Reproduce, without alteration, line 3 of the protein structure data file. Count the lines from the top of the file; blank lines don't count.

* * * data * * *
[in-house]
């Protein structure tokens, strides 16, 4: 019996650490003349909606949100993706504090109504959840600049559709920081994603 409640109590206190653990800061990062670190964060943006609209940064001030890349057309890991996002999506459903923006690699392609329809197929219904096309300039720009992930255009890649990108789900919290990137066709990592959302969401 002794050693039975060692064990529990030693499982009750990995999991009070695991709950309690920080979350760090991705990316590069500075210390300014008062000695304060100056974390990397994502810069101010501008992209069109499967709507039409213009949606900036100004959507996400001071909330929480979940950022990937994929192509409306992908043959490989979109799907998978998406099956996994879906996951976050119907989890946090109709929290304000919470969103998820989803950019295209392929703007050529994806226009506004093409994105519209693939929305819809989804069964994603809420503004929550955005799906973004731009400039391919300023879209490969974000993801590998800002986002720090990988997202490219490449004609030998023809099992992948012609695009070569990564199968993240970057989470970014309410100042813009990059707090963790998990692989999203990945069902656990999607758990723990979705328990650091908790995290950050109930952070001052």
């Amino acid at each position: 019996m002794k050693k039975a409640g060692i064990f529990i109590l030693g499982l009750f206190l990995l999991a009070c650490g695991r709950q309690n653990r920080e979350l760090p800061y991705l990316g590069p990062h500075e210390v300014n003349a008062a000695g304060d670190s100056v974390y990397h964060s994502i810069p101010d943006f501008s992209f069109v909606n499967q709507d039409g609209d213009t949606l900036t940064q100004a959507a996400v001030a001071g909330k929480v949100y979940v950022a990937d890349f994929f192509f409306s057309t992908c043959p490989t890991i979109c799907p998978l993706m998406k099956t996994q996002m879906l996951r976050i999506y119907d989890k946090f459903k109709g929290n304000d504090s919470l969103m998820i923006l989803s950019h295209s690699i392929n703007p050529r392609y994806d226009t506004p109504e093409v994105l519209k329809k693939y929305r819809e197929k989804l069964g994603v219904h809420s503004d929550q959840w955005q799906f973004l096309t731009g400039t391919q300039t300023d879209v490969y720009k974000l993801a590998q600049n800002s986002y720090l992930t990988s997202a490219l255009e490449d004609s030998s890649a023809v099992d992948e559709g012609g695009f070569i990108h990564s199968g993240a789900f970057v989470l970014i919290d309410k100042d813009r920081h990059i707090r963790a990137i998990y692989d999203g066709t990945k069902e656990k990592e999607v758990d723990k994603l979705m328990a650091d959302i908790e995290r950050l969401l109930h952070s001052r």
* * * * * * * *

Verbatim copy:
């Amino acid at each position: 019996m002794k050693k039975a409640g060692i064990f529990i109590l030693g499982l009750f206190l990995l999991a009070c650490g695991r709950q309690n653990r920080e979350l760090p800061y991705l990316g590069p990062h500075e210390v300014n003349a008062a000695g304060d670190s100056v974390y990397h964060s994502i810069p101010d943006f501008s992209f069109v909606n499967q709507d039409g609209d213009t949606l900036t940064q100004a959507a996400v001030a001071g909330k929480v949100y979940v950022a990937d890349f994929f192509f409306s057309t992908c043959p490989t890991i979109c799907p998978l993706m998406k099956t996994q996002m879906l996951r976050i999506y119907d989890k946090f459903k109709g929290n304000d504090s919470l969103m998820i923006l989803s950019h295209s690699i392929n703007p050529r392609y994806d226009t506004p109504e093409v994105l519209k329809k693939y929305r819809e197929k989804l069964g994603v219904h809420s503004d929550q959840w955005q799906f973004l096309t731009g400039t391919q300039t300023d879209v490969y720009k974000l993801a590998q600049n800002s986002y720090l992930t990988s997202a490219l255009e490449d004609s030998s890649a023809v099992d992948e559709g012609g695009f070569i990108h990564s199968g993240a789900f970057v989470l970014i919290d309410k100042d813009r920081h990059i707090r963790a990137i998990y692989d999203g066709t990945k069902e656990k990592e999607v758990d723990k994603l979705m328990a650091d959302i908790e995290r950050l969401l109930h952070s001052r």